The phrase "one, two, three, four, five, six, seven / all good children go to heaven," which is heard various times during the conclusion of the song, comes from a popular children's jump rope rhyme. The Beatles may have been familiar with this rhyme during their upbringing, or possibly Paul picked it up from Linda's young daughter Heather whom he had recently been in the frequent company of. The entire jump rope rhyme is reportedly as follows:

"One, two, three, four, five, six, seven. All good children go to heaven.
When you get there God will say, 'Where's that book you stole away?'
If you say, 'I don't know,' he will send you down below.
Where everything is red hot peppers!
One, two, three, four five, six, seven. All good children go to heaven.
When you get there, angels say, '(schoolname) children, right this way."

Speaking of his soon-to-be step daughter Heather, Paul also composed a song entitled "Heather," which was contained on a handwritten song list of contenders for the "Abbey Road" album (along with "Get On The Right Thing," which didn't get released until his 1973's "Red Rose Speedway" album). An improvosational version of the song "Heather" was recorded by McCartney and Donovan on November 22nd, 1968 during sessions for Mary Hopkins' album "Postcard."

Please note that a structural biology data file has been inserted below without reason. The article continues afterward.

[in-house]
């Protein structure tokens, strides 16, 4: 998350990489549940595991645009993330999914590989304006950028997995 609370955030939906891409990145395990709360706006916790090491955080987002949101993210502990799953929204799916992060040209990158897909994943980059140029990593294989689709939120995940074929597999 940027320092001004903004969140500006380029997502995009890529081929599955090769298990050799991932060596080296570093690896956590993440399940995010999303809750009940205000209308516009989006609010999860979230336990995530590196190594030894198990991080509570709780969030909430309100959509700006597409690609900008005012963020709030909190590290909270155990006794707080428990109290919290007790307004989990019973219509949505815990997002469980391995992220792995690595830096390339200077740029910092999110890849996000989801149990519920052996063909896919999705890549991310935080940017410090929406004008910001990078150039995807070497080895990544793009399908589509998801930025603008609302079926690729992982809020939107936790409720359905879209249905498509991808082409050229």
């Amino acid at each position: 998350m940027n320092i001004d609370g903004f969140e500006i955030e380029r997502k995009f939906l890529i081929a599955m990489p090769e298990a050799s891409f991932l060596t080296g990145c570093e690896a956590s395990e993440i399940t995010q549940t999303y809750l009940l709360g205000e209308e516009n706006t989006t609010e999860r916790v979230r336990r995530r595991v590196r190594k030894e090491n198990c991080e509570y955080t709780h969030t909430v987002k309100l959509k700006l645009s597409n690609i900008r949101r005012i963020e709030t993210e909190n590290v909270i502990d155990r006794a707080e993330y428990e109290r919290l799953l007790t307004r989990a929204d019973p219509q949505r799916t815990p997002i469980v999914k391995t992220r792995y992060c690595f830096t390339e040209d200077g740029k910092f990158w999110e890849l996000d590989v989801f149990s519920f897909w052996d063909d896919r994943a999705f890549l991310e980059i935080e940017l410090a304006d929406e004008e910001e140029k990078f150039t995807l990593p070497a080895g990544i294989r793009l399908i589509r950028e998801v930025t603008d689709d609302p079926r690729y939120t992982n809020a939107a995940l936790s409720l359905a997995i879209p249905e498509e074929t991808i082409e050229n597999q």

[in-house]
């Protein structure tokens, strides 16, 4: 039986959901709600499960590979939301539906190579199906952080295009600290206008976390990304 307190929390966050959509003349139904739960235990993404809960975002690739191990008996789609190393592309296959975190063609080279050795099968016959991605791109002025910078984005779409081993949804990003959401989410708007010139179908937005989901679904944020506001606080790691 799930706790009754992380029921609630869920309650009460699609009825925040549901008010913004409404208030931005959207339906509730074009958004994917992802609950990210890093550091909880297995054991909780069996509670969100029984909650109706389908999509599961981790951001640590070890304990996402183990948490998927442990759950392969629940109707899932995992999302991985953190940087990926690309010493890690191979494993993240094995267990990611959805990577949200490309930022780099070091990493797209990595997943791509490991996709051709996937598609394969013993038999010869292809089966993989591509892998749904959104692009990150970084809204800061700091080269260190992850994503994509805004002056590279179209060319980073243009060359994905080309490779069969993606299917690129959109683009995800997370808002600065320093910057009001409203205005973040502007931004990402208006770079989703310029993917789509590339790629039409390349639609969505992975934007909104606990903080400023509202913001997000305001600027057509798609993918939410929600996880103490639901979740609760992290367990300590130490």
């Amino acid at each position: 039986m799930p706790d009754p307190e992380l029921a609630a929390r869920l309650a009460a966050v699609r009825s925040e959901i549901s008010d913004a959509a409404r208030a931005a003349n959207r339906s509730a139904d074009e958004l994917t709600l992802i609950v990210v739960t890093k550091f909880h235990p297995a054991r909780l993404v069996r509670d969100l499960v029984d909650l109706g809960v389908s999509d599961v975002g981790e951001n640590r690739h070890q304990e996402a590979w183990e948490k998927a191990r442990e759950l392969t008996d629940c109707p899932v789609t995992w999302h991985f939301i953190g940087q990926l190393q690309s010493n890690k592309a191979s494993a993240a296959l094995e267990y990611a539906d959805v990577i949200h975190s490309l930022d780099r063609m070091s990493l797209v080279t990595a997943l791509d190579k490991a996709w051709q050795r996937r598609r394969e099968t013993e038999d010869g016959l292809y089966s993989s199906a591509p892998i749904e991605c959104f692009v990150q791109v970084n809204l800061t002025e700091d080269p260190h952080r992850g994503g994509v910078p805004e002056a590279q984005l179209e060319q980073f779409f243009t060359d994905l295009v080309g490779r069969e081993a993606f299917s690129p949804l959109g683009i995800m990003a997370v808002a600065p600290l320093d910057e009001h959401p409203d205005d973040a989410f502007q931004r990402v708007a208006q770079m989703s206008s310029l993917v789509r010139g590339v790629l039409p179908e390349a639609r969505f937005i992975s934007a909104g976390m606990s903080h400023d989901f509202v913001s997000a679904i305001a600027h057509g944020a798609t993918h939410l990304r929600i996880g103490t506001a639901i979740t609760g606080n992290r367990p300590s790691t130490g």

Olympic Sound Studios, London

Recording History

As mentioned above, Paul brought “You Never Give Me Your Money” into the recording studio for the first time on May 6th, 1969.  This was at London's Olympic Sound Studios, undoubtedly because EMI Studios were unavailable, the sessions beginning at 3 pm. George Martin was recruited as producer of the session with Glyn Johns, who had been overseeing the January "Get Back" sessions, as engineer. Documentation shows the song being called "You Never Give Me Your Money - Part I" at this point, undoubtedly because of it already being considered as the opening segment of the proposed "song montage." This was, in fact, the very first recording session for the "Abbey Road" side two medley.

A total of 36 takes of the song were recorded on this day, a good amount of time being taken for Paul to aquaint the other Beatles with the framework of all three sections of the song and in working out the arrangement. The instrumentation of these takes consisted of Paul on guide vocal (track one) and piano (track two), Ringo's drums (track three), John on distorted electric guitar (track five) and George on "bassy guitar," as the Olympic tape box called it (track six). The lower-toned notes George played during the opening section of the song were indeed "bassy," his guitar work being developed as the takes progressed. "I'm playing a harmony of what you're doing," he informed Paul after "take 17."